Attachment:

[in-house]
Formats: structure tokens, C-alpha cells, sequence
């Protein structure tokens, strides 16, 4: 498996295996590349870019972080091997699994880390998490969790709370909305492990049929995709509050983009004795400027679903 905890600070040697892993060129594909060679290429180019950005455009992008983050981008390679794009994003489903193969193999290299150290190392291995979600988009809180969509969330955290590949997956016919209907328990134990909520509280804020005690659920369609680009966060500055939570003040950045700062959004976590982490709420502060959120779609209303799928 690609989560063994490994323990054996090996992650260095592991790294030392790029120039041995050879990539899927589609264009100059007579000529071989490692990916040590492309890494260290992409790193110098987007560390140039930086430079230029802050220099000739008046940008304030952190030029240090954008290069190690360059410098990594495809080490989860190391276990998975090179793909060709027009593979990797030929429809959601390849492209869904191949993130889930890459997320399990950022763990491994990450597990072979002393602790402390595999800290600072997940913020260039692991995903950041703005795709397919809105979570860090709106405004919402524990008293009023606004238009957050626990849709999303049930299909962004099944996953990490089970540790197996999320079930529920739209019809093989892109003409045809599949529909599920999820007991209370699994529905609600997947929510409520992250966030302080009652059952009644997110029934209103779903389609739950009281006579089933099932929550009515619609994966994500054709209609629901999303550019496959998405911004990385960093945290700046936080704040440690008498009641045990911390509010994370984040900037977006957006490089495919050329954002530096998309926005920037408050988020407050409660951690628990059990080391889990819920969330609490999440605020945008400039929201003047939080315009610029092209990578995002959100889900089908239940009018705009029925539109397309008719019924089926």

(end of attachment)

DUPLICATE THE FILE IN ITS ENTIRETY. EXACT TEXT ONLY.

[in-house]
Formats: structure tokens, C-alpha cells, sequence
């Protein structure tokens, strides 16, 4: 498996295996590349870019972080091997699994880390998490969790709370909305492990049929995709509050983009004795400027679903 905890600070040697892993060129594909060679290429180019950005455009992008983050981008390679794009994003489903193969193999290299150290190392291995979600988009809180969509969330955290590949997956016919209907328990134990909520509280804020005690659920369609680009966060500055939570003040950045700062959004976590982490709420502060959120779609209303799928 690609989560063994490994323990054996090996992650260095592991790294030392790029120039041995050879990539899927589609264009100059007579000529071989490692990916040590492309890494260290992409790193110098987007560390140039930086430079230029802050220099000739008046940008304030952190030029240090954008290069190690360059410098990594495809080490989860190391276990998975090179793909060709027009593979990797030929429809959601390849492209869904191949993130889930890459997320399990950022763990491994990450597990072979002393602790402390595999800290600072997940913020260039692991995903950041703005795709397919809105979570860090709106405004919402524990008293009023606004238009957050626990849709999303049930299909962004099944996953990490089970540790197996999320079930529920739209019809093989892109003409045809599949529909599920999820007991209370699994529905609600997947929510409520992250966030302080009652059952009644997110029934209103779903389609739950009281006579089933099932929550009515619609994966994500054709209609629901999303550019496959998405911004990385960093945290700046936080704040440690008498009641045990911390509010994370984040900037977006957006490089495919050329954002530096998309926005920037408050988020407050409660951690628990059990080391889990819920969330609490999440605020945008400039929201003047939080315009610029092209990578995002959100889900089908239940009018705009029925539109397309008719019924089926």